We cannot but recall the popular revolts that periodically shook the ancien régime and were regularly and mercilessly repressed: the Grande Jacquerie of 1358 (which gave rise to the common name for all subsequent peasant uprisings), the Tuchin Revolt in Languedoc (1363-84), the Ciompi Revolt in Florence (1378), the Wat Tyler’s Rebellion (1381), the Peasant’s War in Germany (1524-6), the Carnival in Romans (1580) and Masianello’s Revolt in Naples (1647). The historian Samuel Cohn has counted more than 200 of these instances in France, Flanders and Italy from 1245 to 1424. But it was the great historian Marc Bloch who noted how the feudal system needed these revolts to sustain itself:
A social system is not only characterised by its internal structure, but also by the reactions it provokes: a system founded on commandments can, in certain moments, imply reciprocal duties of aid carried out honestly, as it can also lead to brutal outbursts of hostility. To the eyes of the historian, who must merely note and explain the relationships between phenomena, the agrarian revolt appears as inseparable to the seigneurial regime as, for instance, the strike is to the great capitalist enterprise.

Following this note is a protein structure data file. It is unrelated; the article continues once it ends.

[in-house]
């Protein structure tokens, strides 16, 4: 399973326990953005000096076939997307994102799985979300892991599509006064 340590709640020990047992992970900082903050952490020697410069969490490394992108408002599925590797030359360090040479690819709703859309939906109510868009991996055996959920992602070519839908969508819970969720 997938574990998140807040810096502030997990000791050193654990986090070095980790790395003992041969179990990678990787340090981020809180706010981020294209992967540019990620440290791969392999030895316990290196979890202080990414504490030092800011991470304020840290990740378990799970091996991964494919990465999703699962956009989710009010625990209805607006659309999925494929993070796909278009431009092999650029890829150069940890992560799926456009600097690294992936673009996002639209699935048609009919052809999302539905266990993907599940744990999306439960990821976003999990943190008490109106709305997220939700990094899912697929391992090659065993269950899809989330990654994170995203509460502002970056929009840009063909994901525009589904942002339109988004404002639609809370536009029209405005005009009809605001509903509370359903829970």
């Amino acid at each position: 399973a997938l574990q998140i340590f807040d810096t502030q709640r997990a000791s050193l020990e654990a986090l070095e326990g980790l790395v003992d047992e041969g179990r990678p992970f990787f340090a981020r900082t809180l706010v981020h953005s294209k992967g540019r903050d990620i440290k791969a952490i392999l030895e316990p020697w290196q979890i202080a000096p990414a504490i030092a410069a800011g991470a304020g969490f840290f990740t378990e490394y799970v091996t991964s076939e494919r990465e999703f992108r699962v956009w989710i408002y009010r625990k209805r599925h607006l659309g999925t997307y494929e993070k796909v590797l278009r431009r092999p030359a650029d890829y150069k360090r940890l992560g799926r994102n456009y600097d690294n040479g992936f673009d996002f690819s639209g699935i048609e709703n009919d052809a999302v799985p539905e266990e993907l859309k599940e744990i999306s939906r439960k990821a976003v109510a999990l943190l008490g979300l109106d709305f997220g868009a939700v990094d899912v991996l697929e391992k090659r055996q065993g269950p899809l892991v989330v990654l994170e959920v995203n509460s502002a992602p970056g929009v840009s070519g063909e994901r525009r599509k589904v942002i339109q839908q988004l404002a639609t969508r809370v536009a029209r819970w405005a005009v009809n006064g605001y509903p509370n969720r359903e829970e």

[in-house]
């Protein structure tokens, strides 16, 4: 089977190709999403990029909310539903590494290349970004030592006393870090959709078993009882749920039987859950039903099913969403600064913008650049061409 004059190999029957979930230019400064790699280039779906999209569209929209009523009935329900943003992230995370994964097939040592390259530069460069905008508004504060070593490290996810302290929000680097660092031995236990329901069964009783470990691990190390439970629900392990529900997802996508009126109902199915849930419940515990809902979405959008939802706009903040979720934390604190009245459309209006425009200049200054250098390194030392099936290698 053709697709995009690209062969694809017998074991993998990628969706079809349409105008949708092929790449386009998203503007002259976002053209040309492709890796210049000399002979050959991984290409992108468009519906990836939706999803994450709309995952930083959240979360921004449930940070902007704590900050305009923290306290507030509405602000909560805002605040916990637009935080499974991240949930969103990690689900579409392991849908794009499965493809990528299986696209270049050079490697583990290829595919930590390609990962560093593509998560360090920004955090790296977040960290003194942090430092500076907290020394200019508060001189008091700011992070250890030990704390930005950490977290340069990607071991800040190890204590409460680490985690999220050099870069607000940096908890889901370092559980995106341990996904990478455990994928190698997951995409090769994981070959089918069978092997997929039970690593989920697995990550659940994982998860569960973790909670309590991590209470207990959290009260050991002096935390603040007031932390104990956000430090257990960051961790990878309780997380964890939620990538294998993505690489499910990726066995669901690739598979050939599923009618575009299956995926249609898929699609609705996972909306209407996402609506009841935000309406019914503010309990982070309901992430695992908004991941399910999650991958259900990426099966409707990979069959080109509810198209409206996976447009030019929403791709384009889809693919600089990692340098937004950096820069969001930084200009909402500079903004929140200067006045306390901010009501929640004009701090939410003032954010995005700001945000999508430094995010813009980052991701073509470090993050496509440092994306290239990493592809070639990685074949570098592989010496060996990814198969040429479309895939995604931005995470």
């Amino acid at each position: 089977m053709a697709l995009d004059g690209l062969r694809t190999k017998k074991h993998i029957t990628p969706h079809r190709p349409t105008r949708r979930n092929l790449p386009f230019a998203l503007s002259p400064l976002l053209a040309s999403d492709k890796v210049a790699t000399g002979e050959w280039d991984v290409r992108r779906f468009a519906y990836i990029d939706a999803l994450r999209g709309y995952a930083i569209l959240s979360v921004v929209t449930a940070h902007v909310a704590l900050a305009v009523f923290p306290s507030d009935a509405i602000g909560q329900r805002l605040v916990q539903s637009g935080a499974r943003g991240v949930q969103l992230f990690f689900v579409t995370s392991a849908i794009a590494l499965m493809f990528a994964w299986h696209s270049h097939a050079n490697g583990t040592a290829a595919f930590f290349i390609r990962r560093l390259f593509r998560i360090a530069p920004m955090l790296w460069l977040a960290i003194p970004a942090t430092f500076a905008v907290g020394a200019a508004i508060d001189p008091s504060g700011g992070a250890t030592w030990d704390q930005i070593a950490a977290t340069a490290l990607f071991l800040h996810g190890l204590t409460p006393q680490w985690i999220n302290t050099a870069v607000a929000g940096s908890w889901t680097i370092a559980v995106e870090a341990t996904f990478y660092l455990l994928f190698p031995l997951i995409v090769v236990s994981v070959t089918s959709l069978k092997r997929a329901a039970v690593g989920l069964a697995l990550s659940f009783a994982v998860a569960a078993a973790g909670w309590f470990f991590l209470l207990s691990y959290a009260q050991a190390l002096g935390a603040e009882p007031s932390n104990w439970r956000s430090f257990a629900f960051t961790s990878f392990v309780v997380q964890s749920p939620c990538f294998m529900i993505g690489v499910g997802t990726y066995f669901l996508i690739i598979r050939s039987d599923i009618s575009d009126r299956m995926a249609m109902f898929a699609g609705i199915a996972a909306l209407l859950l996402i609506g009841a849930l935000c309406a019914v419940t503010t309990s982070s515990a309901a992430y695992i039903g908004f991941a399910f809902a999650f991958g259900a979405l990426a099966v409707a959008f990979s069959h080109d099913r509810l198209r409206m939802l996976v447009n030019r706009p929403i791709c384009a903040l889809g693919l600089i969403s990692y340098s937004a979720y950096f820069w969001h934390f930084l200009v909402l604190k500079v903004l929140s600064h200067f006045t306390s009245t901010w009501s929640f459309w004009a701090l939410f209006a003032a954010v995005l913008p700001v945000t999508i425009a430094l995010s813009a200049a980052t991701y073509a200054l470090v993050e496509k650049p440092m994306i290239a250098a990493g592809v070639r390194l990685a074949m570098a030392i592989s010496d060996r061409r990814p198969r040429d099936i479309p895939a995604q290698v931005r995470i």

Bloch’s reflection leads us to the following question: if the jacquerie is inseparable from feudalism, and the strike from Fordist capitalism, then to what command system does the tumult of the NEETs correspond? There is only one answer: a system – neoliberalism – in which the plebe has been reconstituted. Who are these new plebians? They are the NEETs of the US high-rise projects and the neighbourhoods of south Tehran, the subproletarians of the zones sensibles. They are the class that many of today’s so-called ‘progressives’ disdain, fear, or at the best of times ignore.
Translated by Francesco Anselmetti.
Stathis Kouvelakis, ‘The French Insurgency’, NLR 116/117.